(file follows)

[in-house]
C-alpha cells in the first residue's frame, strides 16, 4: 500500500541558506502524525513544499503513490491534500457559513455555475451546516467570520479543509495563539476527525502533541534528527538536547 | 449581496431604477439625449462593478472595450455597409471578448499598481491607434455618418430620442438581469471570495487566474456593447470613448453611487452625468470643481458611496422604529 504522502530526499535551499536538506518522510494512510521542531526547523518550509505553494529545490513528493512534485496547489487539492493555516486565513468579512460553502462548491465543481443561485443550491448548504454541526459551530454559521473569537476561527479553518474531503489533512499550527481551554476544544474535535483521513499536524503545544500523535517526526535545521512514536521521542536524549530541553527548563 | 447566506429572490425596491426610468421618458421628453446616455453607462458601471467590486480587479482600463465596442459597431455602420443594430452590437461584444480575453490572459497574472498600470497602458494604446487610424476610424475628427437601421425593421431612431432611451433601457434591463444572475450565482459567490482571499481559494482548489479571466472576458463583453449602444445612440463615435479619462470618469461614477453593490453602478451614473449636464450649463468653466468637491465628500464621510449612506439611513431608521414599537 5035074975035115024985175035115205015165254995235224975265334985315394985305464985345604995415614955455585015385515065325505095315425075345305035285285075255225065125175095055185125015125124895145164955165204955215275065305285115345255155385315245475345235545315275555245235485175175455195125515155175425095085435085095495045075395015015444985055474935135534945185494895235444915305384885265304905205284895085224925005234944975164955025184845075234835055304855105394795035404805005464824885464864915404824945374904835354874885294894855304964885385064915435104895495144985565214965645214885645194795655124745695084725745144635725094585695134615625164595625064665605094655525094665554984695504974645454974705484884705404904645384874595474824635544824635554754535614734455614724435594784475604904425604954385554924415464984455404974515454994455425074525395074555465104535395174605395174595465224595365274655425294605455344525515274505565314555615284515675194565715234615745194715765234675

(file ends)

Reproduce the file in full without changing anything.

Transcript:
[in-house]
C-alpha cells in the first residue's frame, strides 16, 4: 500500500541558506502524525513544499503513490491534500457559513455555475451546516467570520479543509495563539476527525502533541534528527538536547 | 449581496431604477439625449462593478472595450455597409471578448499598481491607434455618418430620442438581469471570495487566474456593447470613448453611487452625468470643481458611496422604529 504522502530526499535551499536538506518522510494512510521542531526547523518550509505553494529545490513528493512534485496547489487539492493555516486565513468579512460553502462548491465543481443561485443550491448548504454541526459551530454559521473569537476561527479553518474531503489533512499550527481551554476544544474535535483521513499536524503545544500523535517526526535545521512514536521521542536524549530541553527548563 | 447566506429572490425596491426610468421618458421628453446616455453607462458601471467590486480587479482600463465596442459597431455602420443594430452590437461584444480575453490572459497574472498600470497602458494604446487610424476610424475628427437601421425593421431612431432611451433601457434591463444572475450565482459567490482571499481559494482548489479571466472576458463583453449602444445612440463615435479619462470618469461614477453593490453602478451614473449636464450649463468653466468637491465628500464621510449612506439611513431608521414599537 5035074975035115024985175035115205015165254995235224975265334985315394985305464985345604995415614955455585015385515065325505095315425075345305035285285075255225065125175095055185125015125124895145164955165204955215275065305285115345255155385315245475345235545315275555245235485175175455195125515155175425095085435085095495045075395015015444985055474935135534945185494895235444915305384885265304905205284895085224925005234944975164955025184845075234835055304855105394795035404805005464824885464864915404824945374904835354874885294894855304964885385064915435104895495144985565214965645214885645194795655124745695084725745144635725094585695134615625164595625064665605094655525094665554984695504974645454974705484884705404904645384874595474824635544824635554754535614734455614724435594784475604904425604954385554924415464984455404974515454994455425074525395074555465104535395174605395174595465224595365274655425294605455344525515274505565314555615284515675194565715234615745194715765234675